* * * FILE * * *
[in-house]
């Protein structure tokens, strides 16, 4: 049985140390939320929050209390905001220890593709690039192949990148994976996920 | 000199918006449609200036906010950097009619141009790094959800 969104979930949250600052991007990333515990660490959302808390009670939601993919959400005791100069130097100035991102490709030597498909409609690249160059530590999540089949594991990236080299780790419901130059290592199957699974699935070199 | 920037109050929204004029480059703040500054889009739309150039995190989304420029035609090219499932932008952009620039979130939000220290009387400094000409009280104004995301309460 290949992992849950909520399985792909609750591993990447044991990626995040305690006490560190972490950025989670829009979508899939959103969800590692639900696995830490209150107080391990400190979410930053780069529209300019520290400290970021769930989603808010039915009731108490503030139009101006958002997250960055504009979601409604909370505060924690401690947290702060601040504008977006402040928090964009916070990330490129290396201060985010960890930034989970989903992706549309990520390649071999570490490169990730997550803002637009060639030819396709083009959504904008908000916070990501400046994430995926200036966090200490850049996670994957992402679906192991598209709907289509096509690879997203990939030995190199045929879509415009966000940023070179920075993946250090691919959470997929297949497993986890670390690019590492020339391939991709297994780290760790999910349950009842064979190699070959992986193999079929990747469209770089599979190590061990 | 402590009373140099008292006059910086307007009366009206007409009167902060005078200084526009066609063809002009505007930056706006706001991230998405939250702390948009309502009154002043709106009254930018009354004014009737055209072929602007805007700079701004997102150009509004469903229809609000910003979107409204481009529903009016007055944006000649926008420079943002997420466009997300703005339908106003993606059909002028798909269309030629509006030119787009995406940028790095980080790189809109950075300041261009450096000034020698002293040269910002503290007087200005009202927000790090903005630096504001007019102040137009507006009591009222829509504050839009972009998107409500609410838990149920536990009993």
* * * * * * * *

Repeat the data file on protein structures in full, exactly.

[in-house]
């Protein structure tokens, strides 16, 4: 049985140390939320929050209390905001220890593709690039192949990148994976996920 | 000199918006449609200036906010950097009619141009790094959800 969104979930949250600052991007990333515990660490959302808390009670939601993919959400005791100069130097100035991102490709030597498909409609690249160059530590999540089949594991990236080299780790419901130059290592199957699974699935070199 | 920037109050929204004029480059703040500054889009739309150039995190989304420029035609090219499932932008952009620039979130939000220290009387400094000409009280104004995301309460 290949992992849950909520399985792909609750591993990447044991990626995040305690006490560190972490950025989670829009979508899939959103969800590692639900696995830490209150107080391990400190979410930053780069529209300019520290400290970021769930989603808010039915009731108490503030139009101006958002997250960055504009979601409604909370505060924690401690947290702060601040504008977006402040928090964009916070990330490129290396201060985010960890930034989970989903992706549309990520390649071999570490490169990730997550803002637009060639030819396709083009959504904008908000916070990501400046994430995926200036966090200490850049996670994957992402679906192991598209709907289509096509690879997203990939030995190199045929879509415009966000940023070179920075993946250090691919959470997929297949497993986890670390690019590492020339391939991709297994780290760790999910349950009842064979190699070959992986193999079929990747469209770089599979190590061990 | 402590009373140099008292006059910086307007009366009206007409009167902060005078200084526009066609063809002009505007930056706006706001991230998405939250702390948009309502009154002043709106009254930018009354004014009737055209072929602007805007700079701004997102150009509004469903229809609000910003979107409204481009529903009016007055944006000649926008420079943002997420466009997300703005339908106003993606059909002028798909269309030629509006030119787009995406940028790095980080790189809109950075300041261009450096000034020698002293040269910002503290007087200005009202927000790090903005630096504001007019102040137009507006009591009222829509504050839009972009998107409500609410838990149920536990009993």